The Class of 2017 faces the question of taking the current version, the new version or both versions of the SAT. Preparation materials for the new SAT are currently unavailable for purchase.
- What it feels like: “YES! OMG!” And, loud screaming. Maybe some tears of joy (and relief).
- What it means: You still need to pass all classes in Spring semester with a C or better, otherwise the acceptance can be rescinded.
- What it feels like: Rejection. A disapproving judgment of where there’s no discussion, no appeal and only seemingly ceaseless, endless questions. Anger.
- What it means: Opportunity to test character and the ability to weather unmet expectations, as well as decide which college does match from the options available. *
- What it feels like: Hope and disappointment simultaneously. Then, the questions start. “What more can I do?” “When will the university tell me if I’ve been accepted or not?” “Why did I get waitlisted?”
- What it means: The college is protecting its interests to be sure to have enough students in the incoming Fall freshman class. Generally, decisions about applicants from the waitlist are made after May 1, when all the admitted students have submitted their replies. *
“Likely” Letter*: a recent innovation borrowed from college athletic recruiters, used by college admissions offices
- What it feels like: “I’m in!” “Wow! Somebody knows my name!”
- What it means: In all likelihood, you’ll be accepted into the college sending the “likely” letter, BUT don’t make any final decisions. Wait for the official offer of acceptance before celebrating.
*Admissions decisions are conditional. Be sure to read all the conditions and processes that need to be followed. (Even denials can be appealed, yet know that the decision may still not be overturned.) Ask any and all questions to be clear on the next steps, and consult trusted advisors if more strategic decision-making is needed.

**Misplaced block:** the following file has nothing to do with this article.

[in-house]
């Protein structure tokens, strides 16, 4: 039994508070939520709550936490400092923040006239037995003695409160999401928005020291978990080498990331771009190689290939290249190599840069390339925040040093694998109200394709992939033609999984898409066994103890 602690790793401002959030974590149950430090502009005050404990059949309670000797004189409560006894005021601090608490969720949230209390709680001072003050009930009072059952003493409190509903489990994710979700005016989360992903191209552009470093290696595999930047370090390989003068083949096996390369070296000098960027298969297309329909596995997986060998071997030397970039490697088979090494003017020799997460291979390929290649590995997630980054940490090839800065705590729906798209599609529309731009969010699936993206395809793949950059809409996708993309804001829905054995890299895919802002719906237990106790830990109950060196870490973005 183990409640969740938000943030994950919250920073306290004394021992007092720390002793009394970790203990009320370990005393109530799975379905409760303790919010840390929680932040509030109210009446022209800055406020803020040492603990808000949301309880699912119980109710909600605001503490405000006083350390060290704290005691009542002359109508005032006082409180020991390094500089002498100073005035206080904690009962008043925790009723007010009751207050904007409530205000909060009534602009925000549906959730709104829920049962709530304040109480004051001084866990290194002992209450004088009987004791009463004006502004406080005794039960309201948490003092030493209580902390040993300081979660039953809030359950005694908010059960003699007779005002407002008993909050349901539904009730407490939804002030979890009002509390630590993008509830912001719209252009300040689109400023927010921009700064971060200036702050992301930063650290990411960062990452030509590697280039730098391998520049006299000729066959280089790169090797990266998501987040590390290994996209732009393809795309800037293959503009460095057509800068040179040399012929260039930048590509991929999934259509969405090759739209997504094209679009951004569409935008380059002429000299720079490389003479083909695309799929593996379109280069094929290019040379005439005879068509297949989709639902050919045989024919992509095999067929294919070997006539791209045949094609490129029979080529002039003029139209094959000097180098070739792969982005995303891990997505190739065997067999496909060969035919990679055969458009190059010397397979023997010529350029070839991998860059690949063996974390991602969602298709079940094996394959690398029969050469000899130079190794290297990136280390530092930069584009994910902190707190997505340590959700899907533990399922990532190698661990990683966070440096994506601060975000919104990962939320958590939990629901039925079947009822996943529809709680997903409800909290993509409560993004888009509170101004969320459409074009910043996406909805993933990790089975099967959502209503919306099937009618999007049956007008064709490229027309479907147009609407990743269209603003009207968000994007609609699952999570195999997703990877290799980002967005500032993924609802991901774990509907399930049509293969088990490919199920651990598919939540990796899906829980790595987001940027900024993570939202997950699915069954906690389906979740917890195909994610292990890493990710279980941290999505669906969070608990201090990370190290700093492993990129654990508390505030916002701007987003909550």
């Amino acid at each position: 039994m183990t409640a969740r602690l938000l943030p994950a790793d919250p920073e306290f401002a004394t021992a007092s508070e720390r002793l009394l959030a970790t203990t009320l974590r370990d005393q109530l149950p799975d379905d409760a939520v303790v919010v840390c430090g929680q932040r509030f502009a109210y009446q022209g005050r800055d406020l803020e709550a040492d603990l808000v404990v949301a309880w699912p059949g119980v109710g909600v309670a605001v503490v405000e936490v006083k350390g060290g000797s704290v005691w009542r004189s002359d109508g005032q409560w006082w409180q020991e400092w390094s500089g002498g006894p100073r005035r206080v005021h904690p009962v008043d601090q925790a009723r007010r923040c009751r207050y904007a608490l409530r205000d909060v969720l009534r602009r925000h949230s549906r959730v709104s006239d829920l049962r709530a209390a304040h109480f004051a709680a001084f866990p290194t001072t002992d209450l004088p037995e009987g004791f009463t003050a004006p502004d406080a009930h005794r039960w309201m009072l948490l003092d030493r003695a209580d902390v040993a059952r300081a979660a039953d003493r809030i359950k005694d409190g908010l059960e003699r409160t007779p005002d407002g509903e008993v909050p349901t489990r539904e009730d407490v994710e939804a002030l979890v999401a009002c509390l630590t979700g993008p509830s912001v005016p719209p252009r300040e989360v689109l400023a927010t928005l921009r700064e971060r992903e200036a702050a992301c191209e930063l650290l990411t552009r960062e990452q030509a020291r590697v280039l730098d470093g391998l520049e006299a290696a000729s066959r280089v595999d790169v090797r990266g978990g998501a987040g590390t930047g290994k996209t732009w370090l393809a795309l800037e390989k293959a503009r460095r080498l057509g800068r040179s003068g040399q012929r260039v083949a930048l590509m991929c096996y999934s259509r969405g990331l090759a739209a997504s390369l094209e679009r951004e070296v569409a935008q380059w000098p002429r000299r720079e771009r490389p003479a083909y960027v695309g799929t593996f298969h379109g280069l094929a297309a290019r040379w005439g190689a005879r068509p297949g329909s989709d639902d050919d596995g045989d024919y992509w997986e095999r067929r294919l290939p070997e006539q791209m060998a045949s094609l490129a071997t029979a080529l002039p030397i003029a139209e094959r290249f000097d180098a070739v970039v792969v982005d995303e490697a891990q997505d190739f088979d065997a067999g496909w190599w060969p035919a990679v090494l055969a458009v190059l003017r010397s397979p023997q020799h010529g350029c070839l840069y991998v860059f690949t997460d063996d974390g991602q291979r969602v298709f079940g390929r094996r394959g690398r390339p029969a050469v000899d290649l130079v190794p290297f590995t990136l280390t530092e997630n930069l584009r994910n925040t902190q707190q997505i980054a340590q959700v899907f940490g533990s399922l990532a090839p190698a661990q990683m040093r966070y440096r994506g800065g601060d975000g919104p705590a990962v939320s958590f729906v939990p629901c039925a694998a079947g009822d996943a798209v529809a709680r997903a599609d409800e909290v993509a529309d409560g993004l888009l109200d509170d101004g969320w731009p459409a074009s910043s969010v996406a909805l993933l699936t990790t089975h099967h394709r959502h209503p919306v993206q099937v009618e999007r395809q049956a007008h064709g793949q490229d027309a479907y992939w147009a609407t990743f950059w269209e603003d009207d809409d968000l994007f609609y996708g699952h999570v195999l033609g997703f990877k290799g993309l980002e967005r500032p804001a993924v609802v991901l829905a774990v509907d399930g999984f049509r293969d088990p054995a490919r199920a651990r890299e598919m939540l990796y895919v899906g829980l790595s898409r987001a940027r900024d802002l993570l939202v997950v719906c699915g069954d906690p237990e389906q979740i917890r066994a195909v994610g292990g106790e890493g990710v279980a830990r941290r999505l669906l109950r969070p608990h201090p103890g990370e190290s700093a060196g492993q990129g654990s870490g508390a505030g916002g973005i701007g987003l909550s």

Thoughts from the news:
- Flip Side of Reducing Student Debt Is Increasing the Federal Deficit, New York Times, February 11, 2015—for every benefit, there is a cost
- Looking At Student Loan Defaults Through a Larger Landscape, Federal Reserve Bank of New York, February 19, 2015—student loan defaults are not only increasing, but also occurring earlier in the repayment period
- Why You Should Tell Your Children How Much You Make, New York Times, January 29, 2015—an open conversation can help families work together to find the greatest value for college
- The Changing Profile of Student Loan Borrowers, Pew Research Center, October 7, 2014—increasing numbers of students from affluent families are borrowing to pay for college costs
- A Perfect Storm Is Heading Toward Higher Education, Time, February 25, 2015—how will the three decade rise in college tuition, combined with technology innovations and parents’ dissatisfaction with college outcomes affect colleges?